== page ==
It may perhaps be said that I am only reflecting and expressing an ever-present tendency of human nature to look toward the past, to praise the good old times, and to bemoan the foibles and corruptions of our own age. Professors in colleges now frequently discuss and compare the student life of today with that of their own college days. They complain that they can not get serious study and application from their classes in these times. It can not be that a treacherous memory and imagination create halos around our own student days. The attractions and distractions have increased manyfold in a generation; and, as President Wilson said, the side-shows are in danger of putting the main tent out of business. And yet, I do not mean that there are no serious and able students today, nor even that there are not as many as formerly; but there are hundreds and thousands attending college now who are sent there and who are benefiting neither themselves nor others. The present wave of luxury and sensationalism bears them along on its crest. They do not see life whole nor see it in fine perspective.

We find in the history of nations and of races similar tidal waves of esthetic, or artistic, development, followed in their turn by corresponding depressions. As there are periods of ebb and flow in Art itself, so there are extremes even in artistic method. In the Raphaelite school the most minute definiteness characterized every detail of a painting; every face and form was like an individual photograph and the whole portrayed an objective ideal. Then came the introduction of what is known as "Impressionism,” where much was left to the observer—to his imagination and his point of view. Here details are left so indefinite that they mean little or nothing in themselves: the picture is really created by the observer's imagination, from the impression produced upon him by the picture as a whole and as seen from a particular point of view. Recently there has appeared a new school of artists who have gone to the other extreme from anything resembling definiteness: they leave all to the imagination. This is the so-called "Cubist” or “Futurist" art-if it can be called “art.” Thus we have here, as in other fields, the swing of the pendulum from one extreme to the other.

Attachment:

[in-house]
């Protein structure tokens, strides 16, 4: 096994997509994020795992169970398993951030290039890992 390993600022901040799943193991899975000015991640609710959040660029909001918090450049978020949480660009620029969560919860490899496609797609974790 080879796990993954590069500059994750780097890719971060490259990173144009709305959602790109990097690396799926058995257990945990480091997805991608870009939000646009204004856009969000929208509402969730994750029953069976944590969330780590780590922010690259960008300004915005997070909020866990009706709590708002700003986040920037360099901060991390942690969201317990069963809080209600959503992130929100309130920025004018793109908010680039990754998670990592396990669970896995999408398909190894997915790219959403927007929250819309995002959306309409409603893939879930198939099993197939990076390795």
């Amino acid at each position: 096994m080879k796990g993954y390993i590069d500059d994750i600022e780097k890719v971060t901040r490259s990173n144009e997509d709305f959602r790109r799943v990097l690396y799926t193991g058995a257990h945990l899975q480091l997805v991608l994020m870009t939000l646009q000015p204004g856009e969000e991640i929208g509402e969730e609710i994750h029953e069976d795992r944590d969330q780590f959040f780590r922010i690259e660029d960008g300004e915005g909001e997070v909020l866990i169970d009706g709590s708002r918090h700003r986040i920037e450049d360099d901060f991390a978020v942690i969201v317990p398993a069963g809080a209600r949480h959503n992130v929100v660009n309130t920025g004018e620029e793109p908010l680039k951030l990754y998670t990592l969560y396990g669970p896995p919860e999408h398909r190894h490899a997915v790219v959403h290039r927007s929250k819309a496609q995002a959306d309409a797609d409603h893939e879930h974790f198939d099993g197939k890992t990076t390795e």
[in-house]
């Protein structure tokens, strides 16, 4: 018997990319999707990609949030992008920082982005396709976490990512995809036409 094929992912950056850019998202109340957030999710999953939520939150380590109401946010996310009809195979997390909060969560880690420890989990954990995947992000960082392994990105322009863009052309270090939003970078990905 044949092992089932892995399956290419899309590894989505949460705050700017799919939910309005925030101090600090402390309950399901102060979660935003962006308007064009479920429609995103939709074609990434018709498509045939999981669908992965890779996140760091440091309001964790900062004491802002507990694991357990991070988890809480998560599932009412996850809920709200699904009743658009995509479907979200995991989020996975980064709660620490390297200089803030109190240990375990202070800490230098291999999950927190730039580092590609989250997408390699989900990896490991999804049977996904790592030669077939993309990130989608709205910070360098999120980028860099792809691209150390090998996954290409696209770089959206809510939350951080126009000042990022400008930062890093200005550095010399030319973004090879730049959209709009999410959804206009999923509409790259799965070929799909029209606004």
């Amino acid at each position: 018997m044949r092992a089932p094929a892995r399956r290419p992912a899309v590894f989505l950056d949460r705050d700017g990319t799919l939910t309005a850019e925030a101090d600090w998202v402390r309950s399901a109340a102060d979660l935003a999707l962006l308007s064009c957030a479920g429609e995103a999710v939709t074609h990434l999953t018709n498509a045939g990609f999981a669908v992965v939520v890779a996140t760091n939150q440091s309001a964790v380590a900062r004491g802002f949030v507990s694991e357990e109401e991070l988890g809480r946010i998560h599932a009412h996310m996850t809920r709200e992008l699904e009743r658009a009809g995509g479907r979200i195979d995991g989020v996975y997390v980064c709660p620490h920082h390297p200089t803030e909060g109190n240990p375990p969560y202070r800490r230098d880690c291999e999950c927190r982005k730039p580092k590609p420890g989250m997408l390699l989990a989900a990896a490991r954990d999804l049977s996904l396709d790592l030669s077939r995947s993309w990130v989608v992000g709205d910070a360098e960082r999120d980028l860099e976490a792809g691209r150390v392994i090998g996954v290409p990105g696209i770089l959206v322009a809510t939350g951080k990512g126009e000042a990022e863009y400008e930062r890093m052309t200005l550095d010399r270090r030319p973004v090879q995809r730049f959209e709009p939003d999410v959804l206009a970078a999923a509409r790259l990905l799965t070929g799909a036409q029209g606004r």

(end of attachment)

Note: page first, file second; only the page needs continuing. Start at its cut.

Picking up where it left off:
[merged small][ocr errors]

During the long process of the ages what is known as Education has also manifested itself in waves, in different phases, and in extremes. In ancient Sparta, situated as it was in the midst of war-like peoples, education was almost wholly physical. This was true in large mesure of most of the Greek states, including Athens, the intellectual sun of the ancient world. In those days there was little science, and Grecian youths studied no language but the Greek vernacular. All the physical or bodily exercises needed for health, beauty, and war, constituted most of the education and the training of ancient Greece. It is probable that the Greeks realized what we too often forget, namely, that one of the best ways of reaching the mind and eliciting thought is thru physical exercise in great variety -in both work and play.